Archive for April 1st, 2011
Originally this post was going to be about The Simpsons, which has obviously been a major influence on everyone’s inner life, but since my wife pointed out that I could easily do a whole week’s worth of posts on the fourth season alone, I’ll be saving it for another day. Instead, since my novelette “Kawataro” will hopefully be appearing in bookstores next week, I’ll be talking about the work of art that has influenced my published fiction more than any other. Because until The Icon Thief comes out next year, I’m really just the author of this blog and three novelettes in Analog, with a fourth to come, all of which have been deeply influenced by The X-Files.
Television is a funny thing. One’s experience of it, more than any other art form (aside perhaps from music), is usually the product of timing and proximity. If you grew up in a house like most in America, in the days before our lives were taken over by other glowing rectangles, the television was always on, and your tastes were inevitably shaped by whatever happened to be on the air when you were at an impressionable age. I’m hugely thankful that I born at a time when I could watch the best years of The Simpsons as they aired—especially now that the glut of more recent episodes is driving those episodes out of syndication, so that many younger viewers won’t have seen them at all—but I’m even more grateful for the fact that I was thirteen years old on September 10, 1993, when The X-Files premiered.
Looking back, it’s hard to say why this particular show grabbed my imagination. At first, I was a little skeptical of the premise—I couldn’t see how these two FBI agents could have a new adventure every week and then never refer to it again—but once I got past the anthology format, I found that this was the television show that I’d been waiting for my entire life. It was suspenseful, beautifully crafted, often very clever, and built on a compelling sense of mystery and paranoia. (This was also the year in which I read Foucault’s Pendulum and saw JFK. Take that year away, and I’d be a different person entirely.) My discovery of a vast online fandom played a major role, as did the world of fanfic, where I wrote my earliest stories, and which set me on the course on which I continue today, at least as far as my short fiction is concerned.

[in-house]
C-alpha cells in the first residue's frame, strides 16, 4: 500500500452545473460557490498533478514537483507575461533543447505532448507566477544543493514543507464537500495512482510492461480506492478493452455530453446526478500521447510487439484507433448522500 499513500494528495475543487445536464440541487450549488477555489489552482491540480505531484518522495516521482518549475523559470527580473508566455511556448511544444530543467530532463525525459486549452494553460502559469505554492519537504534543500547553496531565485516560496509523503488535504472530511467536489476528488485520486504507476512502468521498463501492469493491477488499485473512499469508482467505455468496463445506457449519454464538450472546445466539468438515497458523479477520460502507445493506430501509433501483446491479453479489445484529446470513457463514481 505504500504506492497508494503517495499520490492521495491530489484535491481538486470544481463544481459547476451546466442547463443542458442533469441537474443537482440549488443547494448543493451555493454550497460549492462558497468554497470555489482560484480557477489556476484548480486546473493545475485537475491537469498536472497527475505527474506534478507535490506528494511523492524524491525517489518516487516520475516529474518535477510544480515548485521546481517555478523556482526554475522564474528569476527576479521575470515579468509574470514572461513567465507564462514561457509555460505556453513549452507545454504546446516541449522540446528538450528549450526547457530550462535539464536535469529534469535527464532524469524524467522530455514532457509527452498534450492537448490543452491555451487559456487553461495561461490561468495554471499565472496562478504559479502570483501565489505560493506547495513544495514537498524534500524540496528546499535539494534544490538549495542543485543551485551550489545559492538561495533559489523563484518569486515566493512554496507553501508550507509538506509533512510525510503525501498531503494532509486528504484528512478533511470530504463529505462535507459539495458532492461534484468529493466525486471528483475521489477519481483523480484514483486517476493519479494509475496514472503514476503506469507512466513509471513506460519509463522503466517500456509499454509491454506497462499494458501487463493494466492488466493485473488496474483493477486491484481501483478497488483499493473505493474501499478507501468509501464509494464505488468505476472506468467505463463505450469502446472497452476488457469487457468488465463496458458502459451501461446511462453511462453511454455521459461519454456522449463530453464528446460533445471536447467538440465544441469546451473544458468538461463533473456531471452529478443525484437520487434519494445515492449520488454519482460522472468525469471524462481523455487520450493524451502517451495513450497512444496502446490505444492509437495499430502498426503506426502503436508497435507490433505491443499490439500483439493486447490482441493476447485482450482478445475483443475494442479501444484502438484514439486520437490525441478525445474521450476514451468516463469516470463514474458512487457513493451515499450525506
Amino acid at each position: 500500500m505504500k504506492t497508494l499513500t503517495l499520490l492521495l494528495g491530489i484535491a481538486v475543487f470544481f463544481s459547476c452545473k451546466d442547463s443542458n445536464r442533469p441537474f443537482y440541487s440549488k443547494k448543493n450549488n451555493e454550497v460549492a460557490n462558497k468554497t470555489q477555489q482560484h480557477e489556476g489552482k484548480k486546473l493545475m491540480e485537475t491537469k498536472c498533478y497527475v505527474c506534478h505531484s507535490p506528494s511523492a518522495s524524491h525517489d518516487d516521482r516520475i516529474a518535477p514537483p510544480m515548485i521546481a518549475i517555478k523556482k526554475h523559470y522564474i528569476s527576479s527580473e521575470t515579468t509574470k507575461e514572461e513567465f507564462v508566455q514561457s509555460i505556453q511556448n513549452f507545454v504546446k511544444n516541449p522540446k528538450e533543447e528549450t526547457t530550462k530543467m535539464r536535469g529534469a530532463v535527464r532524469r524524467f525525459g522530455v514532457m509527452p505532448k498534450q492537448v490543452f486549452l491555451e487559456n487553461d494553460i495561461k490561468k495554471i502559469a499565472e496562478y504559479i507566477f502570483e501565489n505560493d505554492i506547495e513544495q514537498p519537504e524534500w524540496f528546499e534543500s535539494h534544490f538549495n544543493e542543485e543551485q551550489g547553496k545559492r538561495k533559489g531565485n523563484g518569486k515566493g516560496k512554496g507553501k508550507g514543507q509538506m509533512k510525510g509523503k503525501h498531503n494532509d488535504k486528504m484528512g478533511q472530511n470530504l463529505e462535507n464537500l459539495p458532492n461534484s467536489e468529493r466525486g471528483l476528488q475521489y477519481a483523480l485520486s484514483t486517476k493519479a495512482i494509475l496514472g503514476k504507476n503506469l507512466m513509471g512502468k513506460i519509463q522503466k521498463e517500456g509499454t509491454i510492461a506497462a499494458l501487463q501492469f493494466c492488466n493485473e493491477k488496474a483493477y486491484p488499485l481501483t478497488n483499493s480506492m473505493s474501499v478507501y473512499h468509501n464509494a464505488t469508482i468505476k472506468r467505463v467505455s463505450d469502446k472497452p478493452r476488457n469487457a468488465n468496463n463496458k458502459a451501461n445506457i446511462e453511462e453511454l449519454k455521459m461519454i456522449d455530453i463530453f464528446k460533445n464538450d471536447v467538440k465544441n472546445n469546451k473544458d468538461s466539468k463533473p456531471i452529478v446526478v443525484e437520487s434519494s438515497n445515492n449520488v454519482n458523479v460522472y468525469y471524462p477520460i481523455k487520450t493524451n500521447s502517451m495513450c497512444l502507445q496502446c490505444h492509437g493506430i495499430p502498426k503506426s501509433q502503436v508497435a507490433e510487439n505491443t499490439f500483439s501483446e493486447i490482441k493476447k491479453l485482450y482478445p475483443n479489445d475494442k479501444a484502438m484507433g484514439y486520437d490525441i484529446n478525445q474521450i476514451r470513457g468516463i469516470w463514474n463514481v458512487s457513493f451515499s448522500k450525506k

The big lesson that The X-Files taught me was the importance of formula. Formulas play a huge role in all episodic television, where the pace of production means that writers and producers need to fall back on certain basic structures. Watching a television series over the course of multiple seasons is the easiest way to get a sense of a formula’s strengths and limitations. What set The X-Files apart is how it discovered, almost by accident, a formula of extraordinary versatility and suppleness: two investigators, an atmospheric location, and an inexplicable event. (It’s so good a formula that I’ve happily appropriated it for some of my own stories.) There’s something reassuring about how each episode falls into the same rhythms, and even more so when the show pushes against its own conventions—another illustration of the power of constraints.
Which brings me to Darin Morgan (whose Wikipedia page I created years ago, although I take no responsibility for its current state). Morgan is a television writer who wrote only four episodes of The X-Files and two more of Millennium, and yet his work continues to resonate. He was the Charlie Kaufman of television, long before anyone had ever heard of Charlie Kaufman: funny, ingenious, and formally inventive, with a deeply despairing view of existence, in which the true secret is not some government conspiracy but the fact that we all die alone. And his work was most interesting—notably in “Jose Chung’s From Outer Space”—in its struggles against, and subtle contempt for, the show’s own limitations. Perhaps this is why Morgan fell silent for more than a decade: he needed the formula to give shape to his flights of originality, and without Mulder, Scully, and Frank Black, he was never the same. Which only demonstrates how powerful a formula can be.
(Even as I write this, though, I learn that he’s resurfaced as a writer for Tower Prep, of all things. I’m very curious about this…)